“Drug testing in my workplace costs too much. I don’t see the return on investment (ROI).” ~Attendee at a recent seminar
Occasionally the argument of cost versus value is heard from human resource managers and company executives when asked about their workplace drug and alcohol testing programs. They argue that it costs too much to set up a screening program and to manage it daily.
When asked what their expectations were when the programs were established, they seldom can tell you. They may repeat some slogan they’ve read about in the newspaper or heard at an industry seminar, but they cannot explain to you what their goals were in their company’s program and what having the testing program has meant to them.
These people are missing the boat, and that boat is full of cash!
Setting aside all the long list of benefits from drug testing such as decreased absenteeism, reduced tardiness, reduced theft, increased morale, decreased injuries on-the-job  there is also the unmeasurable but no doubt the particular benefit of deterrence; preventing illegal drug users and problem drinkers from even stepping foot in your workplace.
These are all benefits of any workplace drug testing program that can be difficult to measure in dollars and cents. But there is one area where the benefits of any drug-testing program can be measured in real cold hard cash – workers’ compensation.
This benefit can only help your bottom line if you are ready to comply with the state-specific rules and if you’re prepared to take advantage of the opportunity aggressively.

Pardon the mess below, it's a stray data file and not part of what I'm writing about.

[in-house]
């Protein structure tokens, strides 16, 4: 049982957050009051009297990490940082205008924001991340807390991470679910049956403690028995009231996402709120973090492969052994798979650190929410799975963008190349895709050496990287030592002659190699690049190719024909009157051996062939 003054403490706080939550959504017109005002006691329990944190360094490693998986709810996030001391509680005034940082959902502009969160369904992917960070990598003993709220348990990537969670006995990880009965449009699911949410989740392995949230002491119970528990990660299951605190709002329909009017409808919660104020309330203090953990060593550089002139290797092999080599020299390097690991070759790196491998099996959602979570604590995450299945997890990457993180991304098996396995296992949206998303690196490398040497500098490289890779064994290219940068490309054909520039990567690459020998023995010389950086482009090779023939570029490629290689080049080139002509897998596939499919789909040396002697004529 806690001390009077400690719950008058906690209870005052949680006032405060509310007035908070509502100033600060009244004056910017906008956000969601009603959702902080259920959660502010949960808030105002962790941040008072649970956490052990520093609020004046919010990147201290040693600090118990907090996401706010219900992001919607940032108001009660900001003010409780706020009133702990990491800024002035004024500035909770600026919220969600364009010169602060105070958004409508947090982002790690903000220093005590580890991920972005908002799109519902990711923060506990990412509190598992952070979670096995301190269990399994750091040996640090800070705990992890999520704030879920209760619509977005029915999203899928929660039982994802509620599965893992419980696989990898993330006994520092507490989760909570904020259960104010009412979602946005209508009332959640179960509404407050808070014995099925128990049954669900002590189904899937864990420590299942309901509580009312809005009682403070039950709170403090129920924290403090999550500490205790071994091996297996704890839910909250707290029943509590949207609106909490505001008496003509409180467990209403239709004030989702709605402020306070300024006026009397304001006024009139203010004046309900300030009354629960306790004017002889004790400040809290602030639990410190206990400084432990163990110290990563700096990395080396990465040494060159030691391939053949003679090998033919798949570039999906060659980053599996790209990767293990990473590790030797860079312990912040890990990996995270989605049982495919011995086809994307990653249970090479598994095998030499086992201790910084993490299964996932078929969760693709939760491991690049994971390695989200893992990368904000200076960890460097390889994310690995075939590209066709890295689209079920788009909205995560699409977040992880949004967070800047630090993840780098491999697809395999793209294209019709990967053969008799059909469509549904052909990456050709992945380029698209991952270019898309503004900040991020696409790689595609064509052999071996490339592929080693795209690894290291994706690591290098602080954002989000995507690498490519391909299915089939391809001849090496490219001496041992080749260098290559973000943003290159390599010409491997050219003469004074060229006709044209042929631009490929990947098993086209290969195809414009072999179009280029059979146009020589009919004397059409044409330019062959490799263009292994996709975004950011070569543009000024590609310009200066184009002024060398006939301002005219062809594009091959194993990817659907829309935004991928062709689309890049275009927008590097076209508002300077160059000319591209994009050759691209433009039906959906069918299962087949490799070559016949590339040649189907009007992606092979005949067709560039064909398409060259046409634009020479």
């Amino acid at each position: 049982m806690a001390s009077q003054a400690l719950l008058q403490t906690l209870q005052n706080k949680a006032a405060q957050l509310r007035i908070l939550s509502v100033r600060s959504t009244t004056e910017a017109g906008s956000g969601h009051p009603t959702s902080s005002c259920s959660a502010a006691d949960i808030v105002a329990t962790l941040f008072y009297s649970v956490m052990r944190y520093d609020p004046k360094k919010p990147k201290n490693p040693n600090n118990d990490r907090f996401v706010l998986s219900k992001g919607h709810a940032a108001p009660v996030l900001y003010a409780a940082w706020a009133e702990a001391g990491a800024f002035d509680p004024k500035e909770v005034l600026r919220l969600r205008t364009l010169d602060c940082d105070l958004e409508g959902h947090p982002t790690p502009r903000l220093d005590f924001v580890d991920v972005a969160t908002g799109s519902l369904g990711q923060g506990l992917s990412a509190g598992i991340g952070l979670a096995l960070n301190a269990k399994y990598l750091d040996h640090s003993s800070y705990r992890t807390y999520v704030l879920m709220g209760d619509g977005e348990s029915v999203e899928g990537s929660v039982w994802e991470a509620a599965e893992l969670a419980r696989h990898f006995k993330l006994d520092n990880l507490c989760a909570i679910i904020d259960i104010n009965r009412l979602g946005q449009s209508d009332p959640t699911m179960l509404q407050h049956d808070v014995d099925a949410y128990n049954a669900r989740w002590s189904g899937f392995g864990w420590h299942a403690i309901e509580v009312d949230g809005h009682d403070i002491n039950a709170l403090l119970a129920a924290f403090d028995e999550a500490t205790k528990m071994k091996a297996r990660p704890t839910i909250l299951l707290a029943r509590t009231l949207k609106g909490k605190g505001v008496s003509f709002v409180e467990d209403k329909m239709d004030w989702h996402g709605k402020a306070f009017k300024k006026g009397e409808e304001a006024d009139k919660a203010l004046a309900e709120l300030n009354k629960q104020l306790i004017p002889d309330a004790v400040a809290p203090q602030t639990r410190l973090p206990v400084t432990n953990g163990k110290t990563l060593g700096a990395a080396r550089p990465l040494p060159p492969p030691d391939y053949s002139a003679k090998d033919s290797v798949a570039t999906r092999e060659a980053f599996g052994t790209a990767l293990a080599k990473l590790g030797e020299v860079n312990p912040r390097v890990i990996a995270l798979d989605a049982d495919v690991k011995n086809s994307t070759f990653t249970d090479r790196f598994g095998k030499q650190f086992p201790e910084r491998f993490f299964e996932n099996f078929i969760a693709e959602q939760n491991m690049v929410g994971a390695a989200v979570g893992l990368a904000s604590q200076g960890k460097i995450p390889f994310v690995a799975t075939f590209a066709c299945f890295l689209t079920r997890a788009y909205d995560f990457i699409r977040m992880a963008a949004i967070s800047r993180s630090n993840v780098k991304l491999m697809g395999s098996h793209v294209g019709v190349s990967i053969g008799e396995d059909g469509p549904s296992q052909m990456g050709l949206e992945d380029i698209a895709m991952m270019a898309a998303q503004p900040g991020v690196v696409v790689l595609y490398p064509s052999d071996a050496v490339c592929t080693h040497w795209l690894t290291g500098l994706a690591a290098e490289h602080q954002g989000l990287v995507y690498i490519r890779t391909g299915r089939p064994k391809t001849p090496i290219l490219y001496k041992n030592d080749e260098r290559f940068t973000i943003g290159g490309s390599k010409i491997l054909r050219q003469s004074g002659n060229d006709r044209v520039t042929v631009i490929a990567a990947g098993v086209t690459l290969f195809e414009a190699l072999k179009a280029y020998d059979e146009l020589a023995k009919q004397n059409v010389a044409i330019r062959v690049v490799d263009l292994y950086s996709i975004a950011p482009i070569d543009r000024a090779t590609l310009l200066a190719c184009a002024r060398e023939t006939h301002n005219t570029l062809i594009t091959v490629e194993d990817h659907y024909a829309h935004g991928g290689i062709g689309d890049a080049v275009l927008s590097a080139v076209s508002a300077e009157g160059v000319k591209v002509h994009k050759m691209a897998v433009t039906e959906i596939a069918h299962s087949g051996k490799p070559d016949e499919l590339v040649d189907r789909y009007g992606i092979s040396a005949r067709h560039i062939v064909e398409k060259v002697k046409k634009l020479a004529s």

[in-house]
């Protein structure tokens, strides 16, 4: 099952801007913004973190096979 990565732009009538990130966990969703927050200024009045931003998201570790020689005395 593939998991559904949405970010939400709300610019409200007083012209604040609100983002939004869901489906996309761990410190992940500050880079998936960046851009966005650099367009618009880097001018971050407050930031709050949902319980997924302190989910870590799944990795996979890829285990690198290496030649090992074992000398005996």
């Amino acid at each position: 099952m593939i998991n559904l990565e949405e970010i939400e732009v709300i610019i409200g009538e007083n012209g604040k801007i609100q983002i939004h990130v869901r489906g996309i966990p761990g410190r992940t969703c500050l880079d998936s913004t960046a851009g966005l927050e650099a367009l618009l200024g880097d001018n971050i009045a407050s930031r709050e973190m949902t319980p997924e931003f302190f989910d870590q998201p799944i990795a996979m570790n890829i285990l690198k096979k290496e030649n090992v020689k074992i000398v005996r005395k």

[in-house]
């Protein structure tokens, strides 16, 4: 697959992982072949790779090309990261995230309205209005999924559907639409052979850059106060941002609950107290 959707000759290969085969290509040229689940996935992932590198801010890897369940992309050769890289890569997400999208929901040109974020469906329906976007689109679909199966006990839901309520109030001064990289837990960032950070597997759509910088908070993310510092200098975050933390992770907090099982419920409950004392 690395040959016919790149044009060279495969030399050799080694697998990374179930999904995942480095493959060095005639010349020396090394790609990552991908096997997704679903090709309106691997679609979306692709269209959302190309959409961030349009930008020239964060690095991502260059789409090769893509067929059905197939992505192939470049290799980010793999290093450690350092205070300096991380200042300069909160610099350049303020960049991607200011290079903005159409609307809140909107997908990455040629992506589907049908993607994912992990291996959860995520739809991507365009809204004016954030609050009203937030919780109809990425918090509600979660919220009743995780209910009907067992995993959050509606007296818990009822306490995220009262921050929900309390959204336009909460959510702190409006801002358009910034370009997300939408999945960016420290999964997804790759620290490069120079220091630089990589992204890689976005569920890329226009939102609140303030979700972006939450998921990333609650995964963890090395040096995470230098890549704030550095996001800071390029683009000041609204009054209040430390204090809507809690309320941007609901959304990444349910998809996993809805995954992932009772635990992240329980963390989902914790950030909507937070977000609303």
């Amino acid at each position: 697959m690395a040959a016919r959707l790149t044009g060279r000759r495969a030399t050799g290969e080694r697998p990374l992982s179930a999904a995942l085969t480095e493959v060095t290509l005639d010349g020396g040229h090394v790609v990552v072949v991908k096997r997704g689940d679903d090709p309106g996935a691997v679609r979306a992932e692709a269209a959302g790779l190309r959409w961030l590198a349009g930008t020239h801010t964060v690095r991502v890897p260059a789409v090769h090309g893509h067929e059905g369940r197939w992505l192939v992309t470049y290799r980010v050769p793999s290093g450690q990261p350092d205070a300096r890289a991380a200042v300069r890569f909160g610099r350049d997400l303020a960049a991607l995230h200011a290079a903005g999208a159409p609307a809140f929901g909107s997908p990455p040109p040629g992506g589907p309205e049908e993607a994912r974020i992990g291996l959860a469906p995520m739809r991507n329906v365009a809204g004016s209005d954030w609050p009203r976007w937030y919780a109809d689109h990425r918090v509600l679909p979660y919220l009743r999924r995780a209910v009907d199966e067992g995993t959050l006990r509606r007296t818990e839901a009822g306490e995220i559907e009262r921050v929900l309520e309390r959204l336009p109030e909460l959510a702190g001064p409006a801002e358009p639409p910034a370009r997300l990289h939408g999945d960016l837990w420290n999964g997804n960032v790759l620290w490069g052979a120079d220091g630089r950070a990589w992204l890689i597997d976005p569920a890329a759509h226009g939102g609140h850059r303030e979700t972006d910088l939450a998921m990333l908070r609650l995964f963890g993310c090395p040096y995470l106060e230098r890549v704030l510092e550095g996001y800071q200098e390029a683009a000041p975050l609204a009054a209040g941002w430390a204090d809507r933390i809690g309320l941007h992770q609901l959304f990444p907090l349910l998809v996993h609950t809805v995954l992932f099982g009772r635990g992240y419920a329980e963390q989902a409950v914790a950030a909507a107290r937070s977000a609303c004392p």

Background – The Intoxication Defense
Almost every state provides injured workers protection from possible loss of income and reimbursement of medical costs resulting from a work-related injury. In 1911, Wisconsin became the first state to pass the first comprehensive workers’ compensation law . The state laws provided a “no-fault” concept to injuries received in the course of employment. If an employee were injured in the course of work, compensation benefits would be paid, and certain medical expenses would be covered. The law was positioned as a remedy to reduce the overwhelming and growing number of personal injury lawsuits arising out of the workplace.
But soon exceptions to this no-fault concept began to arise. Various defenses to a claim stemming from a work-related injury were recognized by the courts. An intoxication exception was raised almost immediately.
Known as the intoxication defense, it found its origins in England. In a 1912 case, Firth v. Owners of S.S. Louisianian a sailor and a shipmate went ashore without permission and returned “in an advanced state of intoxication,” barely making it onto the ship. Mr. Firth fell to his hands and knees. After a time, he staggered to his feet, lurched forward and fell overboard. He drowned. His dependents filed a petition for compensation. Denying their petition, the Court concluded that “[t]he injury was not due to an accident arising out of his employment, but due solely to hopeless drunkenness.”
Until the 1990s the intoxication defenses primarily involved alcohol. As drug testing became more prominent, drug-involved injuries were also the subject of the intoxication defense.